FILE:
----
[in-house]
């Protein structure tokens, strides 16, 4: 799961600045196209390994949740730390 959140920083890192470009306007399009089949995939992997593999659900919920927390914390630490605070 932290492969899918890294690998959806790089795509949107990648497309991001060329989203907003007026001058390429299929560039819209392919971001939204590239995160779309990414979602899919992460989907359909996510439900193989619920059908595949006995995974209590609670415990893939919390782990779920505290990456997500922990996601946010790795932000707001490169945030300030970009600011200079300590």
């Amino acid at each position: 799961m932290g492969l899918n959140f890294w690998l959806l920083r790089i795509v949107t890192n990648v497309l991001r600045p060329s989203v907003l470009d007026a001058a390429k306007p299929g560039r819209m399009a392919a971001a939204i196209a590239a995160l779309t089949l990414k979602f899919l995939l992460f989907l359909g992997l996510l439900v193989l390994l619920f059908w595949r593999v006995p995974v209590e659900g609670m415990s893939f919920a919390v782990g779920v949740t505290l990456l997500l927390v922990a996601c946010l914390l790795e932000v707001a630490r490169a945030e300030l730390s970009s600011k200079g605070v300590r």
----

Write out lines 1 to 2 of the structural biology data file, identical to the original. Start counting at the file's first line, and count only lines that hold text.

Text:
[in-house]
């Protein structure tokens, strides 16, 4: 799961600045196209390994949740730390 959140920083890192470009306007399009089949995939992997593999659900919920927390914390630490605070 932290492969899918890294690998959806790089795509949107990648497309991001060329989203907003007026001058390429299929560039819209392919971001939204590239995160779309990414979602899919992460989907359909996510439900193989619920059908595949006995995974209590609670415990893939919390782990779920505290990456997500922990996601946010790795932000707001490169945030300030970009600011200079300590």